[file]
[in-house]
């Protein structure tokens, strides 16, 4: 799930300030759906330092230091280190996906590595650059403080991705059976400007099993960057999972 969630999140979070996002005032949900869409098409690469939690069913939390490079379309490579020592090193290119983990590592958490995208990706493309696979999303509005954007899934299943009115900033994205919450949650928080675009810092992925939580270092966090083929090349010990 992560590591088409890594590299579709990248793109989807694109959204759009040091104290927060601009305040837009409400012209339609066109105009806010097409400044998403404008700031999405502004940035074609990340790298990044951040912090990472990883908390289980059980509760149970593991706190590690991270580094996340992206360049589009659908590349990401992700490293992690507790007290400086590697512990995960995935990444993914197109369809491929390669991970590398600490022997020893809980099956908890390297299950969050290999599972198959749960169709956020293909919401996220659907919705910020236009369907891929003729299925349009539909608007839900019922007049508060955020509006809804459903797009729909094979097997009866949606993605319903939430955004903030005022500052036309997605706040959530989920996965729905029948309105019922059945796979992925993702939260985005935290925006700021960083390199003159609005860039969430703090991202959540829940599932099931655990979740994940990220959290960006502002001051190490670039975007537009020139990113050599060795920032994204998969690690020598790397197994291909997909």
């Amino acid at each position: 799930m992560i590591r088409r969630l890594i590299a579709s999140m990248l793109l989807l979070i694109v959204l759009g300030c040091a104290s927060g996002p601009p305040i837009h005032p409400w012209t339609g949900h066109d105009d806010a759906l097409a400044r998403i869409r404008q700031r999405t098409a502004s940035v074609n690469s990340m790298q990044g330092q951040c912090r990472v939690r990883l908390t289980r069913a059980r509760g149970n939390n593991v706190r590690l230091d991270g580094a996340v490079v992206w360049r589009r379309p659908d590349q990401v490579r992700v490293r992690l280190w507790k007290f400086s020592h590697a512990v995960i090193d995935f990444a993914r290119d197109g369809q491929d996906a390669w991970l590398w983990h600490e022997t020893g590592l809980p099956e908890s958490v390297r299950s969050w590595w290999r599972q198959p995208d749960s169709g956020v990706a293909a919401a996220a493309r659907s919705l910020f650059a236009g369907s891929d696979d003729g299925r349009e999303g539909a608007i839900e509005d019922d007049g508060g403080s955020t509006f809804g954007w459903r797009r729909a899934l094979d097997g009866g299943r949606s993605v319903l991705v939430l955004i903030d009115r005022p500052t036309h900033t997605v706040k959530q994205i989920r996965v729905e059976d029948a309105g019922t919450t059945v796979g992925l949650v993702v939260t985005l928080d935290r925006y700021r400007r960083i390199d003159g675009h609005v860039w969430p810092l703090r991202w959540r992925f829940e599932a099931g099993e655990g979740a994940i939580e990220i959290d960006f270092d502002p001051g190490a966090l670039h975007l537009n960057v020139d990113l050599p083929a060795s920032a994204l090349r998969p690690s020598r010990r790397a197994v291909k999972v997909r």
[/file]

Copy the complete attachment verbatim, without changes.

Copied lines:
[in-house]
């Protein structure tokens, strides 16, 4: 799930300030759906330092230091280190996906590595650059403080991705059976400007099993960057999972 969630999140979070996002005032949900869409098409690469939690069913939390490079379309490579020592090193290119983990590592958490995208990706493309696979999303509005954007899934299943009115900033994205919450949650928080675009810092992925939580270092966090083929090349010990 992560590591088409890594590299579709990248793109989807694109959204759009040091104290927060601009305040837009409400012209339609066109105009806010097409400044998403404008700031999405502004940035074609990340790298990044951040912090990472990883908390289980059980509760149970593991706190590690991270580094996340992206360049589009659908590349990401992700490293992690507790007290400086590697512990995960995935990444993914197109369809491929390669991970590398600490022997020893809980099956908890390297299950969050290999599972198959749960169709956020293909919401996220659907919705910020236009369907891929003729299925349009539909608007839900019922007049508060955020509006809804459903797009729909094979097997009866949606993605319903939430955004903030005022500052036309997605706040959530989920996965729905029948309105019922059945796979992925993702939260985005935290925006700021960083390199003159609005860039969430703090991202959540829940599932099931655990979740994940990220959290960006502002001051190490670039975007537009020139990113050599060795920032994204998969690690020598790397197994291909997909």
């Amino acid at each position: 799930m992560i590591r088409r969630l890594i590299a579709s999140m990248l793109l989807l979070i694109v959204l759009g300030c040091a104290s927060g996002p601009p305040i837009h005032p409400w012209t339609g949900h066109d105009d806010a759906l097409a400044r998403i869409r404008q700031r999405t098409a502004s940035v074609n690469s990340m790298q990044g330092q951040c912090r990472v939690r990883l908390t289980r069913a059980r509760g149970n939390n593991v706190r590690l230091d991270g580094a996340v490079v992206w360049r589009r379309p659908d590349q990401v490579r992700v490293r992690l280190w507790k007290f400086s020592h590697a512990v995960i090193d995935f990444a993914r290119d197109g369809q491929d996906a390669w991970l590398w983990h600490e022997t020893g590592l809980p099956e908890s958490v390297r299950s969050w590595w290999r599972q198959p995208d749960s169709g956020v990706a293909a919401a996220a493309r659907s919705l910020f650059a236009g369907s891929d696979d003729g299925r349009e999303g539909a608007i839900e509005d019922d007049g508060g403080s955020t509006f809804g954007w459903r797009r729909a899934l094979d097997g009866g299943r949606s993605v319903l991705v939430l955004i903030d009115r005022p500052t036309h900033t997605v706040k959530q994205i989920r996965v729905e059976d029948a309105g019922t919450t059945v796979g992925l949650v993702v939260t985005l928080d935290r925006y700021r400007r960083i390199d003159g675009h609005v860039w969430p810092l703090r991202w959540r992925f829940e599932a099931g099993e655990g979740a994940i939580e990220i959290d960006f270092d502002p001051g190490a966090l670039h975007l537009n960057v020139d990113l050599p083929a060795s920032a994204l090349r998969p690690s020598r010990r790397a197994v291909k999972v997909r």